seth edenbaum 01.25.08 at 10:48 pm

“The Monkey Cage writes about an experiment on people’s perceptions…”
In what country? In what culture? It’s all about the US, and current experience: nothing else.

Anyone here other than me ever flirted with a woman in a headscarf? It makes you focus on the eyes; and the eyes look back at you. Scary isn’t it?

More silliness.

5

Ricm 01.25.08 at 10:49 pm

On a slightly related note…

If anyone uses Firefox, there is a little ‘quick search’ box in the upper right hand corner. Its basically the search box for Google, but it is always there. When you type something in, Google offers suggestions based on how many other people have searched the same thing. For example, the number one result for “how to” is “how to tie a tie.” Innocuous enough, until you search “is “.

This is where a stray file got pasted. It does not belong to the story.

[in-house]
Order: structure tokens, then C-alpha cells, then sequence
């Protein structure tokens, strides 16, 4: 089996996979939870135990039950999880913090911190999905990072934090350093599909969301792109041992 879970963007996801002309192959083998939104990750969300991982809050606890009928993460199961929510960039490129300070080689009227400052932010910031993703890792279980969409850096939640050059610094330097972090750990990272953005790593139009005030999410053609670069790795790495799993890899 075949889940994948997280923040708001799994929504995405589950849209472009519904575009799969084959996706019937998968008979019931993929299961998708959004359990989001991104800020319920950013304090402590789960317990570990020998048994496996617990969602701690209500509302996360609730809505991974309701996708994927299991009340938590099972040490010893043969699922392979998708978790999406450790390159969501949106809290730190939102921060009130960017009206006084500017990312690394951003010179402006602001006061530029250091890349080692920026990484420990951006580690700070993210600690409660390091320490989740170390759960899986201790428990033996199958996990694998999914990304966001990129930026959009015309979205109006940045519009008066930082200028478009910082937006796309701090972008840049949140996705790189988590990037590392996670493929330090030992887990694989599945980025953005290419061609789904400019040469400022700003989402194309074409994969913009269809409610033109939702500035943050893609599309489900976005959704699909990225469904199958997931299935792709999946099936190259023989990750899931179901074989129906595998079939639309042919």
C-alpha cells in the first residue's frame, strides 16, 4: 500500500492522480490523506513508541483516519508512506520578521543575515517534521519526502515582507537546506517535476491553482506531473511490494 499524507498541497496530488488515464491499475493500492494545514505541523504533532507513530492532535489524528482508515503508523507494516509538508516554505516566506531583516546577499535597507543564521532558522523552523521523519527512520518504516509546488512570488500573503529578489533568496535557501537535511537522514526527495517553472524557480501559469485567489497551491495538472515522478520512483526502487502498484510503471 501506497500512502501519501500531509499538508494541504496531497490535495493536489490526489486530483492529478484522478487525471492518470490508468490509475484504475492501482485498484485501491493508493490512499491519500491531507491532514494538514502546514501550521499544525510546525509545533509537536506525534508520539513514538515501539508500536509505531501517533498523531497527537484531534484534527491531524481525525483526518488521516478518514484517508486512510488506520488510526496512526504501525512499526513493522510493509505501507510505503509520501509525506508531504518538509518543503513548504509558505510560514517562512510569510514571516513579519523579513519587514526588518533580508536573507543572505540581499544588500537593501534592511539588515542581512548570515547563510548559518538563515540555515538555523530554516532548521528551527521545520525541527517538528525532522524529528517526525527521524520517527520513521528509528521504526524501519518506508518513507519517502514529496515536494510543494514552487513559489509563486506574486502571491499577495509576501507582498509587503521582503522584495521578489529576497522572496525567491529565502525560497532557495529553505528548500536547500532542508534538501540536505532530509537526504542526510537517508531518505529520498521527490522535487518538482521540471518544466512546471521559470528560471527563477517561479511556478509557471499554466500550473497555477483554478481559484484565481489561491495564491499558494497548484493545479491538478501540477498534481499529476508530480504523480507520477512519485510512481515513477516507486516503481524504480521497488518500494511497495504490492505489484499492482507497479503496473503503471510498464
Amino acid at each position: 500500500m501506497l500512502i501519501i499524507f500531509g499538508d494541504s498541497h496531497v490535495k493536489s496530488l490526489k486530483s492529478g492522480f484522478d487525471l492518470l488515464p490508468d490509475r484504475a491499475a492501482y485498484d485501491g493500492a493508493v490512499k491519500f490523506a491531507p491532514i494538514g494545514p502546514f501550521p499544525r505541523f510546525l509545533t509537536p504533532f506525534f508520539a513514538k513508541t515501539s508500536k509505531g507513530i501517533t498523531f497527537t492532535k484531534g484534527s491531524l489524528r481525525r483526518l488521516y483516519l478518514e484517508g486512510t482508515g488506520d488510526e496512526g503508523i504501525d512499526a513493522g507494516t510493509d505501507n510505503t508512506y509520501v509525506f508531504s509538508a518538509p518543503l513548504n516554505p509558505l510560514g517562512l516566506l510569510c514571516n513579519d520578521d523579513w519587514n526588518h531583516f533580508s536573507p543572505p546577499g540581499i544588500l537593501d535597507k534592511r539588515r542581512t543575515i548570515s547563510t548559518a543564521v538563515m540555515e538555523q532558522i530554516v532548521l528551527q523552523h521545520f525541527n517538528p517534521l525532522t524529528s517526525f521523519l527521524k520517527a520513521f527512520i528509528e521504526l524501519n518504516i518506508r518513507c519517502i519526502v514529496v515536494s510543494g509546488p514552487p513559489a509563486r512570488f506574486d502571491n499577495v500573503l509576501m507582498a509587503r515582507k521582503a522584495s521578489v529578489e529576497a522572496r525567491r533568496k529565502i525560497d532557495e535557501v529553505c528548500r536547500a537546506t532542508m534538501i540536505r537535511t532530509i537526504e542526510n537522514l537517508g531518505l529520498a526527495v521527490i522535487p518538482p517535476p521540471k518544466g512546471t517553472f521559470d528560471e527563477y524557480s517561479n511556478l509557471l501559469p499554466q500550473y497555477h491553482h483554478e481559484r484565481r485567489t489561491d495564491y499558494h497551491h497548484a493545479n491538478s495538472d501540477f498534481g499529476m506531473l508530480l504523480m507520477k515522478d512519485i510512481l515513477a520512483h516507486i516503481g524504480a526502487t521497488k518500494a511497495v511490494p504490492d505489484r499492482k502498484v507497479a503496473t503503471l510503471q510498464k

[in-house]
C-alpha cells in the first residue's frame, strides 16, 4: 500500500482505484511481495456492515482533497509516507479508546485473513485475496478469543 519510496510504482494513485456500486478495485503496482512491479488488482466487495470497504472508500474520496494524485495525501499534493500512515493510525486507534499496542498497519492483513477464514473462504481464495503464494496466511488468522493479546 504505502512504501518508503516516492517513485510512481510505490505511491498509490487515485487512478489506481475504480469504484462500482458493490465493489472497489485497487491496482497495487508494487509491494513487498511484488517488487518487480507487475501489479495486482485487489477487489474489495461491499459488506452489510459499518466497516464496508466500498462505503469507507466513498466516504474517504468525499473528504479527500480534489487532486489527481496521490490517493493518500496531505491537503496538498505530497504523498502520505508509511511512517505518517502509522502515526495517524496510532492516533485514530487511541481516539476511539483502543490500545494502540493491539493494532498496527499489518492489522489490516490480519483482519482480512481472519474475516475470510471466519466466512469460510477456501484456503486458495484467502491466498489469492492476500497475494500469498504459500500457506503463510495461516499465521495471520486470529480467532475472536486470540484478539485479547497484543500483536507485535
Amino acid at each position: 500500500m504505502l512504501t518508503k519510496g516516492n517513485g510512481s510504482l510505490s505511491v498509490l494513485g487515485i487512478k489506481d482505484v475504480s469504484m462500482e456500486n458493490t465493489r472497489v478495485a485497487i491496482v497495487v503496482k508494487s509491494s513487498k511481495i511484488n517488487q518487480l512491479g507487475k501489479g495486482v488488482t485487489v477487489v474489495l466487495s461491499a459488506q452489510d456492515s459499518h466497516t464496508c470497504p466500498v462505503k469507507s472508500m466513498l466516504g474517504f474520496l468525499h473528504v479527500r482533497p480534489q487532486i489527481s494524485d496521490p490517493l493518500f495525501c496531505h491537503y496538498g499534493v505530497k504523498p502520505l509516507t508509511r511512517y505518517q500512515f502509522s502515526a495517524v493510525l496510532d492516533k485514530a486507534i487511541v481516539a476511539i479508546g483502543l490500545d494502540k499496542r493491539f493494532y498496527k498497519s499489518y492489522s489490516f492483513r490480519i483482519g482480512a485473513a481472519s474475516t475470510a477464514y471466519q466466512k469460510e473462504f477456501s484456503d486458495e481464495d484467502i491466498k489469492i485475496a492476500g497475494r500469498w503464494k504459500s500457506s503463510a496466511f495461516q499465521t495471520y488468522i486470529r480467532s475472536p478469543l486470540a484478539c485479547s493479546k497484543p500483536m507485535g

The top four searches on Google that start with the word ‘is’ are the following:

1) is obama muslim
2) is obama a muslim
3) is barack obama a muslim
4) is barack obama muslim

Ugh.

6

RICKM 01.25.08 at 10:57 pm

On a slightly related note…

If anyone uses Firefox, there is a little ‘quick search’ box in the upper right hand corner. Its basically the search box for Google, but it is always there. When you type something in, Google offers suggestions based on how many other people have searched the same thing. For example, the number one result for “how to” is “how to tie a tie.” Innocuous enough, until you search “is “.

The top four searches on Google that start with the word ‘is’ are the following:

1) is obama muslim
2) is obama a muslim
3) is barack obama a muslim
4) is barack obama muslim

Ugh.

7

Righteous Bubba 01.25.08 at 11:05 pm

The top four searches on Google that start with the word ‘is’ are the following:

I get no such results and I figure the results are partially tied to your own net usage you awful awful person.

8

mr. steven crane 01.25.08 at 11:05 pm

rickm -

not that this is any better (just a different kind of worse), but i consider it very possible that those are more slippery versions of “sponsored links”.

google’s new suggested search queries bother me considerably.

9

Walt 01.25.08 at 11:10 pm